1) The observation evaluation concluded that workshops are an enjoyable “safe space” where genuine feelings are shared and respected. Humor is often prevalent, even when topics are serious. Participants and mentors get to know each other well, especially with repeat attendance, and they share much about their lives as they write together. Healthy snacks are provided, and the atmosphere is both intimate and informal. The mentors watch these dynamics carefully, and while one presents the writing exercises of the day, the other watches the participants for their reactions to make sure they are comfortable and works them one-on-one if they are not. The participant-mentor ratio is typically one to five or less.
2) Seventy-one surveys were completed by participants from four groups: Inside Out Youth Services (23 LGBTQ+ youth), Warriors First (17 veterans), Creating Art Can Tell Untold Stories, or CACTUS (22 veterans), and Pikes Peak Library District (9 homeless). Most participants had attended workshops more than once, some up to 12 times.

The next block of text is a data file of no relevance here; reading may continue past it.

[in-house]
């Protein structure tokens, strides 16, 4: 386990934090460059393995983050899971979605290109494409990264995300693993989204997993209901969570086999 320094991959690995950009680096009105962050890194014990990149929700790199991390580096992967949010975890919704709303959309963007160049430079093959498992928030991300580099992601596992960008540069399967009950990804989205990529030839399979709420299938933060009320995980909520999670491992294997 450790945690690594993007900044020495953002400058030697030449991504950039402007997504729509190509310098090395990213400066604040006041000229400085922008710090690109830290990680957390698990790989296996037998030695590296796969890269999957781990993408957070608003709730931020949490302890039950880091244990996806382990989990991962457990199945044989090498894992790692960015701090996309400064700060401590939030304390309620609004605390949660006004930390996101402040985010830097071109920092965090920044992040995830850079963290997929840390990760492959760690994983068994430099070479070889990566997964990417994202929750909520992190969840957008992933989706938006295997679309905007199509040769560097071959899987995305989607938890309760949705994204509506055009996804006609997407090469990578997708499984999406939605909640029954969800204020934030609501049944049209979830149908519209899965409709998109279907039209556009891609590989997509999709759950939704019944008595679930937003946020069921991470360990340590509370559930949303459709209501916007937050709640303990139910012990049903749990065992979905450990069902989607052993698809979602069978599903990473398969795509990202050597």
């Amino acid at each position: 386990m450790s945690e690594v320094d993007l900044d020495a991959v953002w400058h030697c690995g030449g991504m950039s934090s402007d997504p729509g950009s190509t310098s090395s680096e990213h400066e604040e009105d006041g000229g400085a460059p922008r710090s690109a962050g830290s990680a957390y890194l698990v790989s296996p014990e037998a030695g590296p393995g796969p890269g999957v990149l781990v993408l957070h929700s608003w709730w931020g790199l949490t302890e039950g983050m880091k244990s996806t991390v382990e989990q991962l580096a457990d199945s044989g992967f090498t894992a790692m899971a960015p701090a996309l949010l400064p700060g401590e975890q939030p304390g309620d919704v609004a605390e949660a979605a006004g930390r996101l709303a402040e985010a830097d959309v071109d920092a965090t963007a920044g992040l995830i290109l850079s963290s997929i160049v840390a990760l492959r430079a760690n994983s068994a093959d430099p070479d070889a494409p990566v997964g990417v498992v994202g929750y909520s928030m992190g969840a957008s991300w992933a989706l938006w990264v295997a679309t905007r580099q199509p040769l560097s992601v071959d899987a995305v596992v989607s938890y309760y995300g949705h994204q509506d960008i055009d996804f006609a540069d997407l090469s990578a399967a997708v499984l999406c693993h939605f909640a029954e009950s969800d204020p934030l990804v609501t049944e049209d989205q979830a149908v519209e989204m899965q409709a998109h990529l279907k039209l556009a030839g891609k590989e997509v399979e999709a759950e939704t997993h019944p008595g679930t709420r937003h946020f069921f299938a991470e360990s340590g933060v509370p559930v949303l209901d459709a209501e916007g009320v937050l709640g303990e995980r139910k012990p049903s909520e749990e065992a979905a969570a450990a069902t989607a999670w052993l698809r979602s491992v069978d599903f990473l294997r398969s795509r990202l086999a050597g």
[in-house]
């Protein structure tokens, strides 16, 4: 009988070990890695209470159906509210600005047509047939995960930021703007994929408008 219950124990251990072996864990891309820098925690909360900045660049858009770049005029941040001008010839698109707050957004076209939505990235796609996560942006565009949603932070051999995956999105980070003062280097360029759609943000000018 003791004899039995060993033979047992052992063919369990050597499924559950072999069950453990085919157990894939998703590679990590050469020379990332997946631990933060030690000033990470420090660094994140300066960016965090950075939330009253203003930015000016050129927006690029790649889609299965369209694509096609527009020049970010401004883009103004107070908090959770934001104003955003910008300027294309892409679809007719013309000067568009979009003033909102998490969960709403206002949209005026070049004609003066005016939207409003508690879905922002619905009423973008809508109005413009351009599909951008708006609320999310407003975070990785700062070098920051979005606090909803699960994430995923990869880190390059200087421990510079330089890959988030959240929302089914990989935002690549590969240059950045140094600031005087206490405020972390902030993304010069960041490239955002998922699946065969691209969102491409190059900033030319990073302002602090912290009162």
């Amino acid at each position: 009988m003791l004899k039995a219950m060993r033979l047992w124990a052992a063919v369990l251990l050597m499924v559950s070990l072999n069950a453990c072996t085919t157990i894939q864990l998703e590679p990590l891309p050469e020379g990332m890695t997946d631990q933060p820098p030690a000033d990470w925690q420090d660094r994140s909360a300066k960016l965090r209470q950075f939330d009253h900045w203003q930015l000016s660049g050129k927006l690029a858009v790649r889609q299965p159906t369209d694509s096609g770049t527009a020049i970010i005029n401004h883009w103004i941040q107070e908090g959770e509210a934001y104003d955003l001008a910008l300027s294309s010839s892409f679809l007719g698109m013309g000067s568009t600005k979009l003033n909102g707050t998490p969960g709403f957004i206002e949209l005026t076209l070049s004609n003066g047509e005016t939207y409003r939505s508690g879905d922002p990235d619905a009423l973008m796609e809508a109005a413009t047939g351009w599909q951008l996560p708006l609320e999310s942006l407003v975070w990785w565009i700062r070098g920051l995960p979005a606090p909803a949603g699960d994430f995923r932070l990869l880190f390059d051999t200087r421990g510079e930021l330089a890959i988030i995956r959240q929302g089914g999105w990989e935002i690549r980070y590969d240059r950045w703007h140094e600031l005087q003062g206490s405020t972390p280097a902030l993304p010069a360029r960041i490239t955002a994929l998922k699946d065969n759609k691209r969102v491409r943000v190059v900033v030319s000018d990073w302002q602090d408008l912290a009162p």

|Poetry Heals Participant Survey* (n=71)||Answered Yes|
|1. Was participating in Poetry Heals a Positive experience for you?||99%|
|2. Did you learn about writing?||90%|
|3. Did you learn about yourself?||96%|
|4. Did you write about things that surprised you?||89%|
|5. If you wrote about difficult experiences, was it helpful?||95%|
|6. Will you continue to write after this workshop?||94%|
|7. Do you feel proud of the writing you did in Poetry Heals?||93%|
|8. Do you think writing can be healing?||100%|
|9. Did you enjoy writing in the company of others?||96%|
|10. Did you feel seen and heard in Poetry Heals?||99%|
Two open-ended questions were asked, and responses are shared in full below, with alternating font colors (black and blue) indicating separate responses. The first asked participants to share additional thoughts or feelings they had about the workshop, including how it could improve. Responses were overwhelmingly positive, including the following: